What Do You Know? It’s Uncle Joe

Ken AshfordDemocrats, Election 2020Leave a Comment

The dominant question going into Super Tuesday was: Did Joe Biden’s sweeping victory in South Carolina come just in time, or was it too late?

The answer is now clear. Biden all-but-swept Super Tuesday states, propelled by a tsunami of late-deciding voters.

Last night’s lessons, in order of how clear they are:

  1. Mike Bloomberg has provided us a salutory lesson: you can’t just buy a presidential election no matter how much money you have. He flamed out utterly tonight and needs to drop out immediately if he’s serious about defeating Donald Trump being his real and singular goal. Continuing to run would accomplish nothing except to embarrass him even further.
  2. Elizabeth Warren has been slipping in the polls and will slip even more after being blown out tonight. She should drop out.
  3. Joe Biden is also proving that money isn’t everything: not only is he winning solidly tonight, but he’s doing it on a shoestring. However, he should attract a lot more money after his performance tonight, and this will allow him to prove that money’s not nothing, either. He’s now in a virtuous circle, with victory bringing in more money and more money helping him win more states, rinse and repeat.
  4. Bernie Sanders 2020 sure looks a lot like Bernie Sanders 2016. He has his fans, obviously, but he tops out at 30-40 percent of the vote. Like it or not, there’s just not stronger support out there for a revolution, and Bernie isn’t willing to moderate his message to win over more supporters. That’s admirable, in its own way, but it’s not how you win a nationwide election.
  5. It’s obviously Bernie vs. Joe from here on out. Like 2016, I expect that Bernie will stay in until the bitter end no matter how unlikely an eventual victory becomes. I hope he proves me wrong.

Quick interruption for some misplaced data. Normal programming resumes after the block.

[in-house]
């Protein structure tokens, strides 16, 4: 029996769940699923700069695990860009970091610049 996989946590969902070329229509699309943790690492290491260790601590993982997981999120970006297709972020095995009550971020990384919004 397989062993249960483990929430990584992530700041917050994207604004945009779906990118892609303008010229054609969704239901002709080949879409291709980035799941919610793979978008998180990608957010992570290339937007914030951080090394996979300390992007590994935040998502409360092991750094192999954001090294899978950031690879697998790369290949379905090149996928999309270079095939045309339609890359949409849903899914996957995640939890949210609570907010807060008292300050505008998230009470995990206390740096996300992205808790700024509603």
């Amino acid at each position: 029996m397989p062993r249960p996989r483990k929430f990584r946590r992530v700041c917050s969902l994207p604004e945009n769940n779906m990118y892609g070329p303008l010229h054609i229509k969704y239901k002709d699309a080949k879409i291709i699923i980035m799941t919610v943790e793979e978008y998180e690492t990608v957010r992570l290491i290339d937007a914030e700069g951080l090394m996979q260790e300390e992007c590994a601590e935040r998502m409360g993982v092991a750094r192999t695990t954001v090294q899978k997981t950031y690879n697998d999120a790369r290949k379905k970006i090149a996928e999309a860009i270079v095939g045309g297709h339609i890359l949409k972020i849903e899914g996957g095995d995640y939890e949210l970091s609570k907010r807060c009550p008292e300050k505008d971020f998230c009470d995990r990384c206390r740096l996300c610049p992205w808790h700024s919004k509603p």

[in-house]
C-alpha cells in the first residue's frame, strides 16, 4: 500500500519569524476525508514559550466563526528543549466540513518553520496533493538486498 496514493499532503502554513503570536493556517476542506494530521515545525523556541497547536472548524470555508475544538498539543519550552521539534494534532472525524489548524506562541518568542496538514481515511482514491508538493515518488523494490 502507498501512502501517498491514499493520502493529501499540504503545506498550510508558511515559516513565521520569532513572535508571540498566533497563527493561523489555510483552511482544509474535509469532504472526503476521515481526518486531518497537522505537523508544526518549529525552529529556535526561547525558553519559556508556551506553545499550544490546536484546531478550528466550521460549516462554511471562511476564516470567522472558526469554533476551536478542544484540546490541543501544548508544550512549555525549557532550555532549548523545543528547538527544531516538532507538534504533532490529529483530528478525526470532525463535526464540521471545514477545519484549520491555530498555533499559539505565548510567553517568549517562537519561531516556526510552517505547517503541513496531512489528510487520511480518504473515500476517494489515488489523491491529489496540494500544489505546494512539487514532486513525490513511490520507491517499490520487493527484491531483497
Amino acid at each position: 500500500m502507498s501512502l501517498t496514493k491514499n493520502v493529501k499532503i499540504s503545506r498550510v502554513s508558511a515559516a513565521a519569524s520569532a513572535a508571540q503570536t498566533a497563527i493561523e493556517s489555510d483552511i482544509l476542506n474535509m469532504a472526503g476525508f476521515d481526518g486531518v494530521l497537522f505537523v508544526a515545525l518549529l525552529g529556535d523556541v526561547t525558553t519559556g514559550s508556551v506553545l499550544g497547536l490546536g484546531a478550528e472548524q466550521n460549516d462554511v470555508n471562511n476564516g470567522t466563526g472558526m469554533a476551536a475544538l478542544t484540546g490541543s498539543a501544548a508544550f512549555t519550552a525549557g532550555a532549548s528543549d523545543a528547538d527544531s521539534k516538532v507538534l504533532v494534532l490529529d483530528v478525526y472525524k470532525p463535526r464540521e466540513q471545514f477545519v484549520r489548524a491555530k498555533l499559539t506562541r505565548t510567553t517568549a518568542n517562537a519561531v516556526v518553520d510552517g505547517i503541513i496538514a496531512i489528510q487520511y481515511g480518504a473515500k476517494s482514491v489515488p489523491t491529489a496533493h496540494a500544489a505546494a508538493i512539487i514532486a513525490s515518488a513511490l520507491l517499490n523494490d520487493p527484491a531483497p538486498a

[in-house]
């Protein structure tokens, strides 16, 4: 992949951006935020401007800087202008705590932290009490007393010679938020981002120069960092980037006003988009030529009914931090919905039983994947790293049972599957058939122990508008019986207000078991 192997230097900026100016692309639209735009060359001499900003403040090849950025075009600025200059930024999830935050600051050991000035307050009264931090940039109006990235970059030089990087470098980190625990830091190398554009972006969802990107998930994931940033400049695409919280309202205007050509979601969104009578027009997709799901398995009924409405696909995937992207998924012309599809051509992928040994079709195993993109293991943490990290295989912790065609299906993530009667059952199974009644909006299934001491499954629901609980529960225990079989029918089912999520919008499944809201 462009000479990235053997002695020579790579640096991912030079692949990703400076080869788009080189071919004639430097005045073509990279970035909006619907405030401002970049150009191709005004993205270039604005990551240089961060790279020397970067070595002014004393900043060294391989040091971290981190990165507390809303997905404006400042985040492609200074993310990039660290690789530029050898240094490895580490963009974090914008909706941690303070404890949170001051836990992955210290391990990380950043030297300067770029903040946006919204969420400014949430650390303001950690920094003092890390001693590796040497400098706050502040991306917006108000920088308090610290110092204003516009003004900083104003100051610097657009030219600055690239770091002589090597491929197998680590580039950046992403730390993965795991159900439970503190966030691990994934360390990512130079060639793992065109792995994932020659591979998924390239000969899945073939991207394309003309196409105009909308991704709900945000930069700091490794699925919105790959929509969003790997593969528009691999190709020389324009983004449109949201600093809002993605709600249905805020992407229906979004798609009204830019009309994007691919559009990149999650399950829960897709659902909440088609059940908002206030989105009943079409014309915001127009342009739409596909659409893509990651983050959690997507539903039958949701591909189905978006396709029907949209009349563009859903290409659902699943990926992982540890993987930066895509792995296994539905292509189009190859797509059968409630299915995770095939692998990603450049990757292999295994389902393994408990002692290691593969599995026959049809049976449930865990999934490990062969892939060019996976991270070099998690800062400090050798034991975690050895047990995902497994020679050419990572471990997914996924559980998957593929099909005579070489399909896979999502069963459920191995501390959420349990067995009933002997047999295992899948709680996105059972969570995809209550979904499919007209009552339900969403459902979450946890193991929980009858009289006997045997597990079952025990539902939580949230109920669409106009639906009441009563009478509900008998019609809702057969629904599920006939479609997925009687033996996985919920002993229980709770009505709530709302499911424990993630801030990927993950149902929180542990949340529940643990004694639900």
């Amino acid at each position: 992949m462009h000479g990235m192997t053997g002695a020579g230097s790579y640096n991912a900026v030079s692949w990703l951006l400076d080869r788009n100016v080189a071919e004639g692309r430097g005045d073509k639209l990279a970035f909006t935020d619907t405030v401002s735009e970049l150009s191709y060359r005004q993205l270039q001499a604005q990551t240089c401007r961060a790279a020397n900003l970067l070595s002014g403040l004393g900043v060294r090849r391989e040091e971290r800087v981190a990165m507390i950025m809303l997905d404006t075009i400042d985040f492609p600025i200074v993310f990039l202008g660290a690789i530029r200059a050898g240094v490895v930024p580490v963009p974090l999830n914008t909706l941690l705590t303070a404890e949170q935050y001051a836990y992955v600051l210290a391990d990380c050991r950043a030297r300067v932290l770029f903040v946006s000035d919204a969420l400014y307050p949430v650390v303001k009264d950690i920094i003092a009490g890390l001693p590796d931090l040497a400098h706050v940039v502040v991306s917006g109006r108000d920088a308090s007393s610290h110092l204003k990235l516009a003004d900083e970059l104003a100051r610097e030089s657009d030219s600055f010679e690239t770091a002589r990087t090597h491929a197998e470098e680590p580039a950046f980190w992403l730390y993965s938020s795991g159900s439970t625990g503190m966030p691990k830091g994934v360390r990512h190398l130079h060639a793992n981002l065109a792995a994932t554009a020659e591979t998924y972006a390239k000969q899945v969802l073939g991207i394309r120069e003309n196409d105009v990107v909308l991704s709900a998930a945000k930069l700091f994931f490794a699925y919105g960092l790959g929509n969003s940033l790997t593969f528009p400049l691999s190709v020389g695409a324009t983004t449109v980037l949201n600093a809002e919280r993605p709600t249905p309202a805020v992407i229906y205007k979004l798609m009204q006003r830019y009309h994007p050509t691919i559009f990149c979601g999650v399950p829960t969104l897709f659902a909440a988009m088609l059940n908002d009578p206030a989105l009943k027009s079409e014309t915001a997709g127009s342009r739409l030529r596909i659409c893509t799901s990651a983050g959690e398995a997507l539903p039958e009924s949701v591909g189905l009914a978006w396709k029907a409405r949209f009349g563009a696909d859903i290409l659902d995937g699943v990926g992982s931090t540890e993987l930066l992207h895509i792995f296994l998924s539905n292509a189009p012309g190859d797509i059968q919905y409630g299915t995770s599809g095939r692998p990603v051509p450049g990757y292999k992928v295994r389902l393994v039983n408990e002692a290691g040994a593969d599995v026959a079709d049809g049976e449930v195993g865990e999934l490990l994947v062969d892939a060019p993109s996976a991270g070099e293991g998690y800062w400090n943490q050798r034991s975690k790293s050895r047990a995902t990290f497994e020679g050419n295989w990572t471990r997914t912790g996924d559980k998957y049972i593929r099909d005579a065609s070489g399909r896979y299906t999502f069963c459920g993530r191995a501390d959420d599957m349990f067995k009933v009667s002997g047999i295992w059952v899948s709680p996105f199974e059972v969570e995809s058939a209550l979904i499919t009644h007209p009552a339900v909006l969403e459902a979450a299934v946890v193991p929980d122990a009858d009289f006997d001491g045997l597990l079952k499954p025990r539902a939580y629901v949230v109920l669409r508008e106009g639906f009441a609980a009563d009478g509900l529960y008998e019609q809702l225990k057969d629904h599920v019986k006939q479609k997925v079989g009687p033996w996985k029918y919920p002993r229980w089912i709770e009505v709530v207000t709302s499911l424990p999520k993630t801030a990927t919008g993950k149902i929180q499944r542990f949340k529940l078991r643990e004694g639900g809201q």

A week ago, prognosticators speculated that Bernie Sanders could emerge from Super Tuesday’s contests with an insurmountable delegate lead of more than 300 delegates. After that, since Democrats allocate delegates proportionally, they said even if a Sanders challenger won a state 55% to 45%, Sanders’ delegate lead would narrow only marginally.

Instead, Biden’s powerful showing on Super Tuesday saw him easily break the “threshold” level – the 15% of votes cast required to collect delegates – virtually everywhere. He carried Elizabeth Warren’s home state of Massachusettsoutperformed projections in Sanders’ own Vermont and won Minnesota against all expectations. Biden prevailed in the southern states, including the mega-prize of Texas.

In fact, at this point, it’s Biden, not Sanders, who leads in delegates.

Michael Bloomberg has dropped out and endorsed Biden. His money is limitless, but his rationale for getting in – preventing a Sanders nomination as Biden faltered – collapsed.

Bloomberg will now become Biden’s wing-man, potentially committing his vast resources and deep organization to the Biden cause.